Some of my gadget pals came away from CES “disappointed” because there was no brand new, drop-dead product that they’d never seen before – nothing on the wow spectrum of, say, the first ultra flat TV screens or voice-activated smart speakers or mind-blowing self driving cars. Products all in abundance this year.
Splashing more water on the fire, fellow tech chroniclers expressed particular dismay at the “fall” of the traditional big players at the show – LG, Samsung, Panasonic and Sony – though the Big Four again lit up the largest booths in the Central Hall (except when the power went out for a couple hours Wednesday in a post-rain transformer-zapping apocalypse). “All the really cool stuff was at the Sands (convention center) in the Eureka Park (startups) zone,” we heard several times.
But the naysayers missed the shifts in focus that the majors were showcasing this year – touting innovations that were more inside the case, microprocessor and software driven. Exploitations of “machine learning” artificial intelligence, robotics and cloud services that would alter not just the way we interact with the products but also how the devices react with us. Giving the gizmos a new skill set to predict and prepare for our next move, maybe even before it had crossed our mind.
Life Is Good and getting better at one of two Korean CE behemoths. LG laid out the company’s near future vision particularly coherently, hanging it on a new global Artificial Intelligence brand and platform. LG’s ThinQ AI scheme “will change the way we use products” by “learning from the user to provide intelligent services, not the other way around.” So touted LG president and chief technology officer, I.P. Park.
Coming in products this year, the onboard sensors and cameras won’t just detect when you’re coming or going. The products will know who you are and respond accordingly. Say to adjust the air conditioner, lights and music to your favorite “coming home” settings, or call out the robot vacuum to instantly sweep up food spills (if you’re a neat freak). Also promised are automatic settings for your LG clothes washer, dryer and LG Styler (a garment de-wrinkling steamer closet) triggered by the radio frequency emitting RFID tags sewn into the garments. A great alternative to reading those itty bitty care instructions on clothes labels, presuming the product developers can get a tag format standardized.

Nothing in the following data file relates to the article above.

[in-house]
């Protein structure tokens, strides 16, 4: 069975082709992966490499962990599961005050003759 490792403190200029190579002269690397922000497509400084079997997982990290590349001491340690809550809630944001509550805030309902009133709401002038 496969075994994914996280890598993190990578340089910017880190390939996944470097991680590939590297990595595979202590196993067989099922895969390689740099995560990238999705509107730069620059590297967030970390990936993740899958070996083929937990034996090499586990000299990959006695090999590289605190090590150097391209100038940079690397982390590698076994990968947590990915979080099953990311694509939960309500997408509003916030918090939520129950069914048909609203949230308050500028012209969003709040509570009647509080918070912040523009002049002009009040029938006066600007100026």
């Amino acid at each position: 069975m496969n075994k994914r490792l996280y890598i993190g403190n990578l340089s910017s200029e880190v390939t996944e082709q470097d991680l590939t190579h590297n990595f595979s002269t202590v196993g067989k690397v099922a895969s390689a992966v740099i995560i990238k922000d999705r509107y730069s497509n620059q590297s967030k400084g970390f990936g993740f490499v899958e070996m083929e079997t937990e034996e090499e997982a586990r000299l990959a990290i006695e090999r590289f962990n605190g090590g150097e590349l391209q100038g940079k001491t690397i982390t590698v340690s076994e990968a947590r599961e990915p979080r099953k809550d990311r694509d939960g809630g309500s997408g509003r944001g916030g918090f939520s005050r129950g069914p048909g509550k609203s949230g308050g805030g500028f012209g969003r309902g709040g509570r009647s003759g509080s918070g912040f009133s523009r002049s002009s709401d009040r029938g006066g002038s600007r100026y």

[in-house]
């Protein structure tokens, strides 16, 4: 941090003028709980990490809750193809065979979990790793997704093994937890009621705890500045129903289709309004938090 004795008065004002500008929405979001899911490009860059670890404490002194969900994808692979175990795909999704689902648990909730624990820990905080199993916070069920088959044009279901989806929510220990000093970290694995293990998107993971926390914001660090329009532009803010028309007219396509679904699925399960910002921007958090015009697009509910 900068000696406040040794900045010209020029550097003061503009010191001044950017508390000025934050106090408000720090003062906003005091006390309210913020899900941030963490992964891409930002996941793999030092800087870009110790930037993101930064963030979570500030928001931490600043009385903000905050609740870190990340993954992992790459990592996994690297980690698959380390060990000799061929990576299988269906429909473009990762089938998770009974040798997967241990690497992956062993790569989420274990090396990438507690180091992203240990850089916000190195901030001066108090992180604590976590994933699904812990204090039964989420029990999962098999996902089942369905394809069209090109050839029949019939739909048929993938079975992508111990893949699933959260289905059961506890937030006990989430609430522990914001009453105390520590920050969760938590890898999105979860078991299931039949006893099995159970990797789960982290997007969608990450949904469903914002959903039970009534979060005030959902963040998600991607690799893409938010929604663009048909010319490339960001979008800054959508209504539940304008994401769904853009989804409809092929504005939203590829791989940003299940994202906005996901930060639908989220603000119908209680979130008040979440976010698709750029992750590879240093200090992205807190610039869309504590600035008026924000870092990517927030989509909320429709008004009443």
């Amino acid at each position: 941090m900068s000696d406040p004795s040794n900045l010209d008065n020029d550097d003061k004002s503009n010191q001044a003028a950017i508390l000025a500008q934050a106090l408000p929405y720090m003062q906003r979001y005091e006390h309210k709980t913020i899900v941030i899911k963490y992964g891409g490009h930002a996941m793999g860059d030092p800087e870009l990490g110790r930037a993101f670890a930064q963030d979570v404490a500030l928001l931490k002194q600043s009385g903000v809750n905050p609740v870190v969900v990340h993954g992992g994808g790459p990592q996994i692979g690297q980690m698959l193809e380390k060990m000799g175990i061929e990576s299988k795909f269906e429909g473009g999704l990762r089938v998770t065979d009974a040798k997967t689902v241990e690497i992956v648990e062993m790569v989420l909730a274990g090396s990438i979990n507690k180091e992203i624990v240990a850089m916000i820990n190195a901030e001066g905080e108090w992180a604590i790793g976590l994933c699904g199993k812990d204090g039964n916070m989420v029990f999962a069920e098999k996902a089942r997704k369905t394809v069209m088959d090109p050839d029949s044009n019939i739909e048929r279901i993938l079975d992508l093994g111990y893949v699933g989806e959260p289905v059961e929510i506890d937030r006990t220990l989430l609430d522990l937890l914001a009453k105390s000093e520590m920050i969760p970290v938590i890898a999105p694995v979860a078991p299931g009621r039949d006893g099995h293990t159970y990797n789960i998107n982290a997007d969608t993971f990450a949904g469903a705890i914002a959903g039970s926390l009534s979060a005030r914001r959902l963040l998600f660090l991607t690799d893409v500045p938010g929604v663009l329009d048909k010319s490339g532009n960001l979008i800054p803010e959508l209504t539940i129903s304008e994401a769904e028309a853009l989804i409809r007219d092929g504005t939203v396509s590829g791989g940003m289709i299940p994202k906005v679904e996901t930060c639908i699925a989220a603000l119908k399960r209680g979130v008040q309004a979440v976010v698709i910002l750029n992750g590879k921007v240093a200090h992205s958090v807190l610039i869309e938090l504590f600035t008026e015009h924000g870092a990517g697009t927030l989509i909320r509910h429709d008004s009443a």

LG Home products are already 100 percent “Wi-Fi ready,” now with full integration with AI and voice activation coming next. Google Assistant is being built into many LG devices this year starting with TVs and smart speakers “to create a conversational experience.” So without changing a TV or audio channel, you’ll be able to ask “What’s the score of the Eagles game?” “What’s my schedule tomorrow?” or “Will I need a raincoat in Beijing?”
Oh, and lest I forget, LG also had perhaps the most stunning televisions at the show.
While LG’s “soon coming” screen-faced personal assistant CLOi was presented as an appealing smart home interface and potential companion, the cute thing failed to operate at LG’s press conference. That gave the often catty (and instant gratification-seeking) press corps some ammunition to dismiss the whole scheme. Jerks. LG already has fully functional service robots offering guide services at Seoul’s Incheon Airport. They can fix this. We’ve seen product demos from the likes of Bill Gates and Steve Jobs fail on stage. This was no biggie but fun to watch: